Quantity needed:

  • 8 to 15 pieces per person.
  • You can share these with other climbers.

Average cost:

  • USD 40 to USD 60 for a mid-range option.

Accessories you may also need:

  • Ice screw clips: a special form of a carabiner to secure your ice screws to your harness
  • Storage bags or covers: to cover the sharp ends of your ice screws and prevent them from damaging your other gear
  1. Snow Anchor Snow anchors are used to set up an anchor point for belay, rappelling or rescue work.

You need snow anchors for:

  • Ice climbing
  • Mountaineering in icy conditions

How to choose the type of snow anchors:

Picket Fluke Suitable for Firmer snow Deep, soft snow Other things to look out for:

  • Depending on the situation and climber’s experience, other equipment such as an ice axe can sometimes also be used as a snow anchor

Typical lifespan:

  • Can last up to 10 years or more.
  • However, you should replace your snow anchors when there are damages e.g. corrosion, bents, cracks
  • It is also a good idea to replace your snow anchors after a huge impact (e.g. large falls) or dropped from a huge distance. This is even if there is no visible damage.

Quantity needed:

Average cost:

  • USD 20 to USD 30 for a mid-range option.

Accessories you may also need:

  • Storage bags or covers: to cover the sharp ends of your snow anchors and prevent them from damaging your other gear
  1. Climbing Ropes Climbing ropes are used to:
  • Ensure a climber’s safety when they are climbing up vertical surfaces
  • Ensure a climber’s safety when they are traveling on terrains with risks of falling
  • Carry out rescue activities
  • Transport equipment

Ropes are needed for:

  • Rock climbing
  • Ice climbing
  • Mountaineering

How to choose the type of climbing rope:

Dynamic Single Rope Dynamic Half Rope Dynamic Twin Rope Static Rope Suitable for Rock climbing

Rock climbing Ice climbing Mountaineering Rock climbing Ice climbing Mountaineering For making rescues or transport equipment.

NOT to be used for climbing since the rope doesn’t stretch to absorb any impact.

Number of ropes required Ease of use Easier to use than a two rope system. More challenging to use for belayer and climber. More challenging to use for belayer and climber. – Weight Weight of 1 rope. Heavier since 2 ropes are required. Heavier since 2 ropes are required. Usually lighter than half ropes. Weight of 1 rope. Redundancy No redundancy. Safe even if one rope fails. Safe even if one rope fails. – Suitability for wandering routes Not suitable due to more rope drag. Suitable due to less rope drag. Not suitable due to more rope drag. – Typical diameter 9mm to 11mm 8mm to 9mm 7mm to 8mm 9mm to 13mm Variation Some single ropes may also be used as a half or a twin rope system. Check the ratings. Some half ropes may also be used as a single or a twin rope system. Check the ratings. Some half ropes may also be used as a single or a half rope system. Check the ratings. – Compatibility – Keep to a matching pair. Keep to a matching pair. – How to identify Look out for a circle with the number ‘1’ marked at either end of the rope. Look out for a circle with the symbol ‘½’ marked at either end of the rope. Look out for a circle with the infinity symbol ‘∞’ marked at either end of the rope. No rating is given. How to choose the diameter of the climbing rope:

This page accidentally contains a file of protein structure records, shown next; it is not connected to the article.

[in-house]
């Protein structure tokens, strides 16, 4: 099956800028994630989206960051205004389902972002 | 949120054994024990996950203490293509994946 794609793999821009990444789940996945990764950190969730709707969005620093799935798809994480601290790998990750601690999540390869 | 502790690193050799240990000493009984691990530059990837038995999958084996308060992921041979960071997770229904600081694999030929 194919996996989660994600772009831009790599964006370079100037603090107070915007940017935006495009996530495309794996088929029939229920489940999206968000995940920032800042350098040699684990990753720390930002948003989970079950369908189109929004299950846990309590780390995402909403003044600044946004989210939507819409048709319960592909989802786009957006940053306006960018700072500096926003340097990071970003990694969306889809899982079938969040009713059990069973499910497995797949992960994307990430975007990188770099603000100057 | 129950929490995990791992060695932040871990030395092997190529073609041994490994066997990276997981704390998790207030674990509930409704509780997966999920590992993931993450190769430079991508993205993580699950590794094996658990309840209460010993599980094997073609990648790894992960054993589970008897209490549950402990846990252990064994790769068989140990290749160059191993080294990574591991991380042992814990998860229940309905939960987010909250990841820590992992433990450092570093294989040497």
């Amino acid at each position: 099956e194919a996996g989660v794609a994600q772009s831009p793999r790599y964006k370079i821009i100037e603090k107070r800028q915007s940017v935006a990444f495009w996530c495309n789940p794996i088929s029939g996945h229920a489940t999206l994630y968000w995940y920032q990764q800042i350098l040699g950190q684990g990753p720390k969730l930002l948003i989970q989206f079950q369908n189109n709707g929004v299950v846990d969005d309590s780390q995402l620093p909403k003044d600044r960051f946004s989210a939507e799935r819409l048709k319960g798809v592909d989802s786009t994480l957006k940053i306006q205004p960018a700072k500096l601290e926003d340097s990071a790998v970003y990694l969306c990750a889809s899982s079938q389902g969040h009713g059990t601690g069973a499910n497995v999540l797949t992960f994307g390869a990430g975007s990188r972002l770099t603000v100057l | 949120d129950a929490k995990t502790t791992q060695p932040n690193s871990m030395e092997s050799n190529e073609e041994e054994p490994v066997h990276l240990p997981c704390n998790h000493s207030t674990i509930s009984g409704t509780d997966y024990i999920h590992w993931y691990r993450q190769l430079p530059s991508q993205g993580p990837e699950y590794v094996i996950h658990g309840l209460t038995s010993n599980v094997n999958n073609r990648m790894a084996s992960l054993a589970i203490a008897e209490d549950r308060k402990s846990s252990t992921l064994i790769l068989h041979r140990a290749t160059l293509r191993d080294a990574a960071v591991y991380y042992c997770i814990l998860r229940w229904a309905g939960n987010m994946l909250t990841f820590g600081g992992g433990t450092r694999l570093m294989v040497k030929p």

Thinner Rope (less than 9.5mm) Thicker Rope (9.5mm and above) Suitable for Mountaineering Rock climbing Ice climbing Ease of use Require more experience or skills to belay with. May slide through a belay device very quickly when a climber falls. Easier to use. Weight per foot/ meter Lighter. Heavier. Durability Less durable More durable How to choose the length of the climbing rope:

Dynamic Rope Static Rope Typical length 100 foot to 260 foot(30 meters to 80 meters) Sold by the foot or meter. How to choose the correct length The length should be more than twice of the height of the tallest route you will be climbing (e.g. if you are climbing a 100 feet wall, your rope should be longer than 200 feet). Depends on requirements. Things to look out for:

  • Dry treatment: A dry rope is one that is treated to increase water resistance. This is useful for mountaineering and ice climbing when you are exposed to wet weather or winter conditions. Dry ropes are usually more costly.
  • Check that the ropes have a colored band to highlight the middle and the end of the ropes.

Typical lifespan:

  • Can last up to 10 years or more.
  • 7 years with infrequent usage (once or twice a year)
  • 4 to 5 years with regular usage (one a month)
  • 1 to 3 years with frequent usage (a few times a month)
  • However, you should replace your ropes when there are damages e.g. cuts, frays, stiffness, flattened portions
  • It is also a good idea to replace your ropes after a huge impact (e.g. large falls with heavy loads). This is even if there is no visible damage.

Quantity needed: